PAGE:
• Mastering 2-5-1 Root Progressions On Your Left Hand Using Quartal Triads

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    Today, I’ll be showing you a smarter way of mastering 2-5-1 root progressions on your left hand using quartal triads.

    The 2-5-1 root progression is very important in music because most of the time it’s found at the ending of a song. In a previous post, we even learned how songs end with the 2-5-1 chord progression most of the time.

    Before we go into our topic for today, let’s do a review of the 2-5-1 root progression.

    A Note On The 2-5-1 Root Progression

    Every key (whether major or minor) has its traditional scale which outlines the number of notes in a given key.

    For example, the key of C major:

    …has seven notes.

    These seven notes put together when played in a scalar form has eight degrees, which are numbered from one to eight.


    …is the first.


    …is the second.


    …is the third.


    …is the fourth.


    …is the fifth.


    …is the sixth.


    …is the seventh, and C:

    …is the eighth scale degree.

    Bear in mind that the eighth tone is not often used, and that’s because it is the duplicate of the first scale degree. Consequently, it’s common to see the numbers one to seven used to represent the movement of chords.

    A root progression is the movement of the root note of chords, from one degree of the scale to another.

    The 2-5-1 root progression is basically a root movement from the second (aka – “supertonic”), to the fifth (aka – “dominant”), and then to the first degreeĀ (aka – “tonic”) in any given key.

    Attention: The terms supertonic, dominant and tonic are the technical names music scholars associate with the second, fifth, and first tones of the scale.

    The 2-5-1 root progression is important in music for a variety of reasons, however, the most common reason is that 95% of the time, songs end with the 2-5-1 root progression. Due to its importance, we’ll go ahead and learn an easy way to master it, using quartal triads.

    But before we get into that let’s take a look at quartal triad.

    “What Is A Quartal Triad?”

    Following traditional guidelines, Although chords are built in intervals of thirds (aka – “tertian harmony“) pursuant to traditional guidelines, there are also other classes of harmony in intervals of seconds, fourths, and fifths.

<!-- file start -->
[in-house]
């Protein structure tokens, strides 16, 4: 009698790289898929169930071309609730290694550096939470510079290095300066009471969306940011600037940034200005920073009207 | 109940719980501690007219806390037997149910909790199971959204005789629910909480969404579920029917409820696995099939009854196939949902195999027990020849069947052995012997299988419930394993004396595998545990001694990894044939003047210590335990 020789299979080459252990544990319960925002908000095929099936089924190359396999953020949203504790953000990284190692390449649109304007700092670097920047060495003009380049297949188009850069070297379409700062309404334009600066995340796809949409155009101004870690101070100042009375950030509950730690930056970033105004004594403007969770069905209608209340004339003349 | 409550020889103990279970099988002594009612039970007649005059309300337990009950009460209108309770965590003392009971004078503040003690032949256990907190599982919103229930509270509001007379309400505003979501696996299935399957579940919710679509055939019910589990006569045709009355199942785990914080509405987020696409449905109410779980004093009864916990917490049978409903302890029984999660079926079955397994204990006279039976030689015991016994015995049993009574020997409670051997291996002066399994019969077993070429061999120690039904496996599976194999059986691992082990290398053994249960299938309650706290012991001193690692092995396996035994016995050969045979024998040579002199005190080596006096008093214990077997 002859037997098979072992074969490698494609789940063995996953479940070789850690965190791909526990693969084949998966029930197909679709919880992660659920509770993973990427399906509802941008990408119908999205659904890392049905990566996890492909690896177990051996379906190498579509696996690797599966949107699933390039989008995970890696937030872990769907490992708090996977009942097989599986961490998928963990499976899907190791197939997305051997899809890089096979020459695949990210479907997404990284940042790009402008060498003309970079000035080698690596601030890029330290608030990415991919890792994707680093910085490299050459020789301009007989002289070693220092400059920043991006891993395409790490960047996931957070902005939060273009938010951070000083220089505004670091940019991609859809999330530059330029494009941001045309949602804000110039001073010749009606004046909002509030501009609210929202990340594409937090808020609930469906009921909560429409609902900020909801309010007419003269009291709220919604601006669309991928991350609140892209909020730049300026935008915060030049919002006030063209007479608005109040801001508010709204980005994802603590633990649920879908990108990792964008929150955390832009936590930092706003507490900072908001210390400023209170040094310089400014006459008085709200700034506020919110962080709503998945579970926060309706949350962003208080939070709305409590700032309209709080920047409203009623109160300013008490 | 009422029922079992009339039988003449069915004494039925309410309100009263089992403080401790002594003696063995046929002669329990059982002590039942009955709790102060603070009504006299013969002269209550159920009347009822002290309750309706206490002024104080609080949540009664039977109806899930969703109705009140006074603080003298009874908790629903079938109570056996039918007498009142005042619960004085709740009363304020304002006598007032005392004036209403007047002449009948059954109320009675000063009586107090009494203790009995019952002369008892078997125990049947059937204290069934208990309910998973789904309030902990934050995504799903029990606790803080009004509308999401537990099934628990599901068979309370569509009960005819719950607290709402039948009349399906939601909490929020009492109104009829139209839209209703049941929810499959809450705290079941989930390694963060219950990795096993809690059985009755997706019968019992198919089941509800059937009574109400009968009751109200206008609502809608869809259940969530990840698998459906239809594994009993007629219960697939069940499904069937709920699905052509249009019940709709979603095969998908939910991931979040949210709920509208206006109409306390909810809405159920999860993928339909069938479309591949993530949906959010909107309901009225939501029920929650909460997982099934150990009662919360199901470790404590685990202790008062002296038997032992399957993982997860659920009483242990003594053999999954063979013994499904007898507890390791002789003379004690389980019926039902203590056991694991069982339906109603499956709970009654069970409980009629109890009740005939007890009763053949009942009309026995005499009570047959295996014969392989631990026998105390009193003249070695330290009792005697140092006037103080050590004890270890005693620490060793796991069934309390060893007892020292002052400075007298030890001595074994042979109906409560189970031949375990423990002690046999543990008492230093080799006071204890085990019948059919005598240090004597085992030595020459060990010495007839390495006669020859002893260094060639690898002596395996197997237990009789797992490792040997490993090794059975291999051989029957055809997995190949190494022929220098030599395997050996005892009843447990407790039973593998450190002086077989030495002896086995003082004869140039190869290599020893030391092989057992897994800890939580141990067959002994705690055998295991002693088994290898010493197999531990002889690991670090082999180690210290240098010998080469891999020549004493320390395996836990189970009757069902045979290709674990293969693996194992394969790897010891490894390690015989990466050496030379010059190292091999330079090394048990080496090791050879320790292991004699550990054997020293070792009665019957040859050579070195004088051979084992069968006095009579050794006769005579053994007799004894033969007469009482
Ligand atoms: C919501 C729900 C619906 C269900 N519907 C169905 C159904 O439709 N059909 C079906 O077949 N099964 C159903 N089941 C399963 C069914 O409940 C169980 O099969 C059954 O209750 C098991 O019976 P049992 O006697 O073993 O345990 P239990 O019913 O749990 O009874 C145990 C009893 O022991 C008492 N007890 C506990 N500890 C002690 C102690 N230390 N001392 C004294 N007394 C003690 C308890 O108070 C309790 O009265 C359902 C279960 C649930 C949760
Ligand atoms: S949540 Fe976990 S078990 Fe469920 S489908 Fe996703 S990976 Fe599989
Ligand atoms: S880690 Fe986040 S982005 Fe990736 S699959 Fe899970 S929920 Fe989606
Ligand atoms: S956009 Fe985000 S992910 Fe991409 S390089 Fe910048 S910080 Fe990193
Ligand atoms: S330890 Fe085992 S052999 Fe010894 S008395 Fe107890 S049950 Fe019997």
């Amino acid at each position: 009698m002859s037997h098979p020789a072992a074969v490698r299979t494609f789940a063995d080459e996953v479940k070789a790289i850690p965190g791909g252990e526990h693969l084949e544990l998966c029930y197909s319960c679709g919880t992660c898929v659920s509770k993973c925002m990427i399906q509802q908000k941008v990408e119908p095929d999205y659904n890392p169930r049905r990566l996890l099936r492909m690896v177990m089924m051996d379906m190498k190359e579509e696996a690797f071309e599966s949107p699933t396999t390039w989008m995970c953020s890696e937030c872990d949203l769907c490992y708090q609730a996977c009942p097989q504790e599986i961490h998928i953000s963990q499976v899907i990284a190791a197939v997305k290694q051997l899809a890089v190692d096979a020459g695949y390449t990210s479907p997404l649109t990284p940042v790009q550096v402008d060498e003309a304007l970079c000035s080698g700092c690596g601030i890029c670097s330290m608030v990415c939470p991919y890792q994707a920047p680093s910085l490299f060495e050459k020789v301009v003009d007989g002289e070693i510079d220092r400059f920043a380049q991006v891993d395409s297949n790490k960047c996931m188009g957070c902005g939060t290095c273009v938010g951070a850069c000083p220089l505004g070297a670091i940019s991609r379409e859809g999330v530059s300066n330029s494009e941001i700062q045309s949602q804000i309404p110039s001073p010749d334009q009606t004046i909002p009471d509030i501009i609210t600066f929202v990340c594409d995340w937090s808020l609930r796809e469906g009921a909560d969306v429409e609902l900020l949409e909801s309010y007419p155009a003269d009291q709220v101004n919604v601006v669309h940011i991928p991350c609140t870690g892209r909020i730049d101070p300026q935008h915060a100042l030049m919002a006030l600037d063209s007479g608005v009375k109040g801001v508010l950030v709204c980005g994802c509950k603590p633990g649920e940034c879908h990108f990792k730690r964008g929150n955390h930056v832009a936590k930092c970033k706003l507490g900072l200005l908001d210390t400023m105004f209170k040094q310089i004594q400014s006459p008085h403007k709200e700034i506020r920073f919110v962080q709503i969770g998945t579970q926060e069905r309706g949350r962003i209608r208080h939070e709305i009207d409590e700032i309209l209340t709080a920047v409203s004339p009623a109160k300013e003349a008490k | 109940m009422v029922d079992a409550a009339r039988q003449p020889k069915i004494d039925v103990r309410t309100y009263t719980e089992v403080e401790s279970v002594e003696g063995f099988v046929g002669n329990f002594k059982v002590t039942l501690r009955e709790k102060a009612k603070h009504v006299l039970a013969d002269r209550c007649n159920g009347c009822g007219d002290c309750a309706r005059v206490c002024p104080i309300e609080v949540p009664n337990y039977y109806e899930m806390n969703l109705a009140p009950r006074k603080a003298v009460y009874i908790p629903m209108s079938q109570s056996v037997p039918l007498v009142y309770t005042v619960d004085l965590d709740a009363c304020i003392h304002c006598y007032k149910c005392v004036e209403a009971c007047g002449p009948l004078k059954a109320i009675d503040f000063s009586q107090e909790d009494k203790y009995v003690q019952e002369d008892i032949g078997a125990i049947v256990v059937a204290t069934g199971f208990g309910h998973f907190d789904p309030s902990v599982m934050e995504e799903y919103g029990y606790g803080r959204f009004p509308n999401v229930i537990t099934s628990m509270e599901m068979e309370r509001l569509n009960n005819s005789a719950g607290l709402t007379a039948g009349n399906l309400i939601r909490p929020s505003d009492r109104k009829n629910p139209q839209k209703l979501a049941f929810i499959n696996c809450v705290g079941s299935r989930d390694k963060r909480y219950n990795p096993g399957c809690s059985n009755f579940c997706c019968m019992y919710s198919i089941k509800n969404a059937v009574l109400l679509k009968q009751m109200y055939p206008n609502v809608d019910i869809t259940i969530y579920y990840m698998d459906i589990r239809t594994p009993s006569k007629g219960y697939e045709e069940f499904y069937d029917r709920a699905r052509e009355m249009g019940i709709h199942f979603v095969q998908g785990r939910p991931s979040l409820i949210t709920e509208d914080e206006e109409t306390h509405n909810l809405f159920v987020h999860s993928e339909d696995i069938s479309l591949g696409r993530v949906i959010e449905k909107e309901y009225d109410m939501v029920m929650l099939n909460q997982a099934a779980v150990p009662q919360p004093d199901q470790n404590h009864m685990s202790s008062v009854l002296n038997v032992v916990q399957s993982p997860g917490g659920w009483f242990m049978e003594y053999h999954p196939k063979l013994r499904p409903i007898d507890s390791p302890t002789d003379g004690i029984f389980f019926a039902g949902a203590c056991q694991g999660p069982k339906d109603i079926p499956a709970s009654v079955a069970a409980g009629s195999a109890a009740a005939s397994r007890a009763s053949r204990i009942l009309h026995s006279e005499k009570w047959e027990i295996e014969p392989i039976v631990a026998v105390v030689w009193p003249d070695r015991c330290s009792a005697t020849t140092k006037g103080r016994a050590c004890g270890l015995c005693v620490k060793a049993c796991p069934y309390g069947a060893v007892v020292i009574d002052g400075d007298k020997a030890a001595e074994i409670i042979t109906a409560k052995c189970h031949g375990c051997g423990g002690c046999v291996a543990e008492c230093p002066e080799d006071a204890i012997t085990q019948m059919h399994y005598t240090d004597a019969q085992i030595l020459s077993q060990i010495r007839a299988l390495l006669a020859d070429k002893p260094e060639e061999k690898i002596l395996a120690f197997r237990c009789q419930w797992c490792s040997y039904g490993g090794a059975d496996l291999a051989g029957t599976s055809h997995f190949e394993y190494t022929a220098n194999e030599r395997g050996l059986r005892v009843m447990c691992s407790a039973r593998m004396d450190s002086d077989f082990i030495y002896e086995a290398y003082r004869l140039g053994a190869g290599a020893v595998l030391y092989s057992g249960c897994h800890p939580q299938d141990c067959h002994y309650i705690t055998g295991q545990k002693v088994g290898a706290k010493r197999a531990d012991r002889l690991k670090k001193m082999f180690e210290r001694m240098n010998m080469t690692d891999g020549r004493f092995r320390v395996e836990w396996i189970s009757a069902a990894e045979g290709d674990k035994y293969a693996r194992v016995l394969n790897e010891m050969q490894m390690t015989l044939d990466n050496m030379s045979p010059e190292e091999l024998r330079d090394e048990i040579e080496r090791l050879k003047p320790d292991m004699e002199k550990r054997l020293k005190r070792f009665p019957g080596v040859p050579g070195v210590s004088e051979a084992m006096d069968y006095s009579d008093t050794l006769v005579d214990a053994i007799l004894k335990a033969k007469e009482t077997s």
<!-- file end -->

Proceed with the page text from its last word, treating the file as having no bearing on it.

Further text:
In this lesson, we’re focusing on harmony in intervals of fourths. Using the C major scale:

    …a fourth from C:

    …is F:

    …another fourth from F is B:

    So altogether C-F-B:

    …is a quartal triad.

    A quartal triad is a collection of notes (aka – “chord”) related by a given scale and in fourth intervals. Quartal triads like C-F-B:


    …etc., are different from tertian triads like C-E-G:


    …etc., because the interval between the chord tones a quartal triads are in fourth intervals versus thirds that are found in tertian triads.

    There are a variety of quartal triads, and the quality of a quartal triad depends on the quality of fourth interval it contains. Although there are three known qualities of fourths…

    • The perfect fourth
    • The augmented fourth
    • The diminished fourth

    …only two fourth qualities are commonly used – the perfect fourth and the augmented fourth intervals.

    In this lesson, we’ll be taking a look at the 7sus4 chord which is built of two perfect fourth intervals. In subsequent posts, we’ll be taking a look at all the permutations using two out of the three qualities of fourth intervals.

    Stacking three notes together that are a perfect fourth away from each other forms the 7sus4 chord.

    “Here’s How It Works?”

    A perfect fourth from C:

    …is F:

    …and a perfect fourth from F is Bb: